British Raj in India: in A Passage To India

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      E. M. Forster's A Passage to India was acclaimed as a piece of anti-imperialist propaganda; a polemic against the British rule in India. Stories are recounted of civil servants, outward bound for India, buying the novel as a suitable reading for their voyage, only to throw their copies over board when they discovered the contents. In his two visits to India, Forster had seen the prevailing conditions in India. He had a first hand knowledge of the sufferings, the oppression and the tyranny which the Indians had to face at the hands of the British bureaucrats. So his presentation of the British Raj in India in the novel is quite authentic.

      The Britishers on coming to India, imbibed many of the faults of the Indians. Bribery was an infectious disease in India and many of the English bureaucrats succumbed to it. This is what Mohmoud Ali, one of the characters in the novel has to say on this point "When we say poor blacks take bribes, we perform what we are bribed to perform, and the law discovers us in consequence. The English take and do nothing." And it is not only the British bureaucrats who have learned to take bribes, but the wives of these officers to accept bribes, in the true Indian fashion. Mrs. Turton is a typical example of a British officer's wife taking bribes.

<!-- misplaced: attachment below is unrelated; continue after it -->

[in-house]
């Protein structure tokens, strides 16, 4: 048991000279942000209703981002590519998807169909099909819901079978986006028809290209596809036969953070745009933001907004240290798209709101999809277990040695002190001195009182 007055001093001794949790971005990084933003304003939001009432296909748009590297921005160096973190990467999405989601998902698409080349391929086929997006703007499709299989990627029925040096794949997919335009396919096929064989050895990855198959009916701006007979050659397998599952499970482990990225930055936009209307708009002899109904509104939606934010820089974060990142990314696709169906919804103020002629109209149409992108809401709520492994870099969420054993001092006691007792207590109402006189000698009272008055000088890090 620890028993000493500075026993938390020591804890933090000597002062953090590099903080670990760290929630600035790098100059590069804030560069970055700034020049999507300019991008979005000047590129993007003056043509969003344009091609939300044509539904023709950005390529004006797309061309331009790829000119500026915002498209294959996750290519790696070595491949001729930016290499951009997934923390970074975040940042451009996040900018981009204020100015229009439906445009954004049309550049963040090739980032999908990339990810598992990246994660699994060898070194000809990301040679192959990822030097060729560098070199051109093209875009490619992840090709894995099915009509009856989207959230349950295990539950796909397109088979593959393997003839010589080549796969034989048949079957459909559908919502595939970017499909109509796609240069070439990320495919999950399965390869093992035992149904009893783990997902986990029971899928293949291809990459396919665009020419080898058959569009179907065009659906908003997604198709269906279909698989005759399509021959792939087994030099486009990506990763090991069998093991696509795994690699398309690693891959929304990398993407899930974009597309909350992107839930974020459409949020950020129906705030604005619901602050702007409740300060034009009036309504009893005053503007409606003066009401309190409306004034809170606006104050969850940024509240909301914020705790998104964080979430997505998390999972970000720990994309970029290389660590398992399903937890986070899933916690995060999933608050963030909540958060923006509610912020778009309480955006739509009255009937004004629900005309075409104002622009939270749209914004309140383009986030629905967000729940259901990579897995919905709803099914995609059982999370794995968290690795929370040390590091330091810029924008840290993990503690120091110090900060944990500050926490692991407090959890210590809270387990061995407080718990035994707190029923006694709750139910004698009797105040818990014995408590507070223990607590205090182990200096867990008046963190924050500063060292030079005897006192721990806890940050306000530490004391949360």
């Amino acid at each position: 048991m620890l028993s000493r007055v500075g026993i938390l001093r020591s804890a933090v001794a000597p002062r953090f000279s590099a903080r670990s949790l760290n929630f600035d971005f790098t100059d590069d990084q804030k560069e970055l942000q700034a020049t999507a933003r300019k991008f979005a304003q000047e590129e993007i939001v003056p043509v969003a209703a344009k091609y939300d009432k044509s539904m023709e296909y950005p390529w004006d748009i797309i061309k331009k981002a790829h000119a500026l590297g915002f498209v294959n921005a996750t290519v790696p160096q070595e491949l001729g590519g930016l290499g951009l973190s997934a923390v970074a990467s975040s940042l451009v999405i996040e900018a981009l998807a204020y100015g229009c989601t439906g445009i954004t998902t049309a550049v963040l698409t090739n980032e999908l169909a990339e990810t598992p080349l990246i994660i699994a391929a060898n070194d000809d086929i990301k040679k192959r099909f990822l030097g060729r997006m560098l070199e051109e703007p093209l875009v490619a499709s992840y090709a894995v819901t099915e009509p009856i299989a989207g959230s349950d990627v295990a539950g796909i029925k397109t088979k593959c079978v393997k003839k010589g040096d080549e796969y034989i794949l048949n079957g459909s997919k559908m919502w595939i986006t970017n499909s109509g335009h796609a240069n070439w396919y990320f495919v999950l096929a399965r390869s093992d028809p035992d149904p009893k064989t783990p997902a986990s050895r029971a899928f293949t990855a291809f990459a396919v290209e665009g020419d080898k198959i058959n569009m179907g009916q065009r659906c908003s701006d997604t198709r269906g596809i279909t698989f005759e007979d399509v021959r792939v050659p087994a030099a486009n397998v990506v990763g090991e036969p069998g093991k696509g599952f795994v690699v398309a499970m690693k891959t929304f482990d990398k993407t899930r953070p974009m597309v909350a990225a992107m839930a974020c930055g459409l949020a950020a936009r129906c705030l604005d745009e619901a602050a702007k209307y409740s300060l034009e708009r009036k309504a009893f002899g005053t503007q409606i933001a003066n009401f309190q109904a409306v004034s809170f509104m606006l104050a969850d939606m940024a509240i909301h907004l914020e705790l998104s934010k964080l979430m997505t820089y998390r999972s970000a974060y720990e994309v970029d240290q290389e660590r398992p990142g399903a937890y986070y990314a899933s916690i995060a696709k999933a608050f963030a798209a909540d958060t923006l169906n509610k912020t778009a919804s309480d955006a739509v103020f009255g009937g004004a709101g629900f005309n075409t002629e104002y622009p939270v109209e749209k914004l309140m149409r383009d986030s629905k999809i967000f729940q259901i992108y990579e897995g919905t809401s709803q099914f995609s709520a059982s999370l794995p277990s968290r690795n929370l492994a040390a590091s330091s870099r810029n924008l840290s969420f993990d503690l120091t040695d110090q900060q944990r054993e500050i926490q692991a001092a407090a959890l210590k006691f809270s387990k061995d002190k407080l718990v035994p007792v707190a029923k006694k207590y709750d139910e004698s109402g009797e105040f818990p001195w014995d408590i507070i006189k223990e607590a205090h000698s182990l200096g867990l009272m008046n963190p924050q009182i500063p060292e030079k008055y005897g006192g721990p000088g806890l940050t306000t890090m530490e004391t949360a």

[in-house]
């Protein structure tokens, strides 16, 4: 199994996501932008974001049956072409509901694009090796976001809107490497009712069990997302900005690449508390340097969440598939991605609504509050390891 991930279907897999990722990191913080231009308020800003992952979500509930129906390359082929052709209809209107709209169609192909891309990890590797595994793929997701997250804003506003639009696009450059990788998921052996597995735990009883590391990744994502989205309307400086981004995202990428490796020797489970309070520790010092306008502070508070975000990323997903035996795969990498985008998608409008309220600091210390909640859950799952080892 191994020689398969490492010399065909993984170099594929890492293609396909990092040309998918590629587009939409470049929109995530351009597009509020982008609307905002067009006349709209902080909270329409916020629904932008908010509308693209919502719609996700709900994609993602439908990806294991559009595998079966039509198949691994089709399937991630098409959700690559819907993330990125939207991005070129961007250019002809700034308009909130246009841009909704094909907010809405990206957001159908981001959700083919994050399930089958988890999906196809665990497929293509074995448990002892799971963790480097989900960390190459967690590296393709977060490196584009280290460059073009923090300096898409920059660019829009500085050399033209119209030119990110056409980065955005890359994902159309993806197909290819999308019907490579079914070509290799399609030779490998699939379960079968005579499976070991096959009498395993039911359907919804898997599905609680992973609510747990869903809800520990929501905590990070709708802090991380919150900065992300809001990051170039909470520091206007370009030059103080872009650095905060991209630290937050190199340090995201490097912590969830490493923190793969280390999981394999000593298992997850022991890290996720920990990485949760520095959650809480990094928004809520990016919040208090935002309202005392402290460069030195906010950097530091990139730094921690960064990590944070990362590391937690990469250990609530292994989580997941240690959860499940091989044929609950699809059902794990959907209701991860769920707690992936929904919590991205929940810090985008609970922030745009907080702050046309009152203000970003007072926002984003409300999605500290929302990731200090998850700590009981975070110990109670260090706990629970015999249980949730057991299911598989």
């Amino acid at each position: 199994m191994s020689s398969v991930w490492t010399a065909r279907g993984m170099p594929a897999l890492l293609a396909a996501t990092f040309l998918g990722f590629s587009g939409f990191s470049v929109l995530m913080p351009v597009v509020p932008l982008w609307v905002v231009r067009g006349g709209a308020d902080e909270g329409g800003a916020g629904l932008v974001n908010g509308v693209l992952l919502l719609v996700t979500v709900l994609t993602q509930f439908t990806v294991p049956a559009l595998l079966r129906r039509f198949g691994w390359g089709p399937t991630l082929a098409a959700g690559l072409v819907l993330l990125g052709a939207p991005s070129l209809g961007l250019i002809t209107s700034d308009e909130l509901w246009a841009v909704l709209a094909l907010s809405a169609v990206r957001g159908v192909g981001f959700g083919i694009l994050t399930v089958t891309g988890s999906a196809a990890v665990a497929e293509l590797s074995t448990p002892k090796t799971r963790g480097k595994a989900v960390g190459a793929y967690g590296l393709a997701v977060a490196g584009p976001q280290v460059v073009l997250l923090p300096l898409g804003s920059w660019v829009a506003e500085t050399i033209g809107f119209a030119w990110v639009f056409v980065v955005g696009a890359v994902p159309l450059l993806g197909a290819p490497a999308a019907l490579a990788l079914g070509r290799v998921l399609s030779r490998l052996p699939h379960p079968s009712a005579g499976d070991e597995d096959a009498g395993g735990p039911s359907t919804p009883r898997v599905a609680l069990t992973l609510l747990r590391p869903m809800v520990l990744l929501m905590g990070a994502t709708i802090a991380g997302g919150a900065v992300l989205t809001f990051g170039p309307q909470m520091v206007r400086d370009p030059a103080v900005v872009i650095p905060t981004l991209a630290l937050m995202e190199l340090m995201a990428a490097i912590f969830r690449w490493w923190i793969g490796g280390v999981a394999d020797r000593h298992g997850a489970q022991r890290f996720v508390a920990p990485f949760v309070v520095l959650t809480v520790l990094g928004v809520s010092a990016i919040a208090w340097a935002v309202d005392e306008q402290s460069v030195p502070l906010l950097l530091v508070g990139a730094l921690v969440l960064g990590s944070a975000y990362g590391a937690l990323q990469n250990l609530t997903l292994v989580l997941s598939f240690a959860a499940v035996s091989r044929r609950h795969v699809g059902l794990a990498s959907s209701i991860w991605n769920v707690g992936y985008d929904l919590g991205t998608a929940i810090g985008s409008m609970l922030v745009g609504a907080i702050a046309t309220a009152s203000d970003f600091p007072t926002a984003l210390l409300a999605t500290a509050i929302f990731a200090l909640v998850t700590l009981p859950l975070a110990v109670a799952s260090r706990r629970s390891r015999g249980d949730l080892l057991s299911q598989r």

It seems that the British officers in India mostly managed to pick up the shortcomings of the Indians and not their qualities. Thus we see Britishers in India being rude and revengeful. Since Dr. Aziz was more competent at his work than his boss Major Callendar, he was uselessly harassed and humiliated by his boss. Dr. Aziz had been asked by Major Cailendar, to come to his house but the Major had left for the club without waiting for him. When Dr. Aziz reached the Major's bungalow, he was further humiliated by Mrs. Callendar who drove off in his tonga without taking his leave. And to add insult to injury, the servant told Aziz that the Major had said "Damn Aziz" before leaving for the club.

      Thus, it can be seen that the failure of "connection" between the Britisher and the Indians in a predominant theme throughout the novel. The gulf between the rulers and their subjects in the British Raj is perhaps best symbolized in the temple at Mau which has two shrines - the Shrine of the Head on the hill and the Shrine of the Body below. The separation is strongly emphasized in the last chapter. The two characters who have tried hardest to come together Aziz and Fielding - are shown riding on horseback. The concluding passage, in which, the whole landscape confirms Aziz's words about the impossibility of friendship between Englishmen and the natives, effectively highlights this aspect of the novel "But the horses didn't want it—they swerved apart: the earth didn't want it, sending up rocks through which the riders must pass single file; the temples, the tank, the jail, the palace, the birds, the carrion, the guest house, that came into view as they issued from the gap and saw Mau beneath: they did not want it, they said in their hundred voices 'No, not yet', and the sky said, 'No, not there'."

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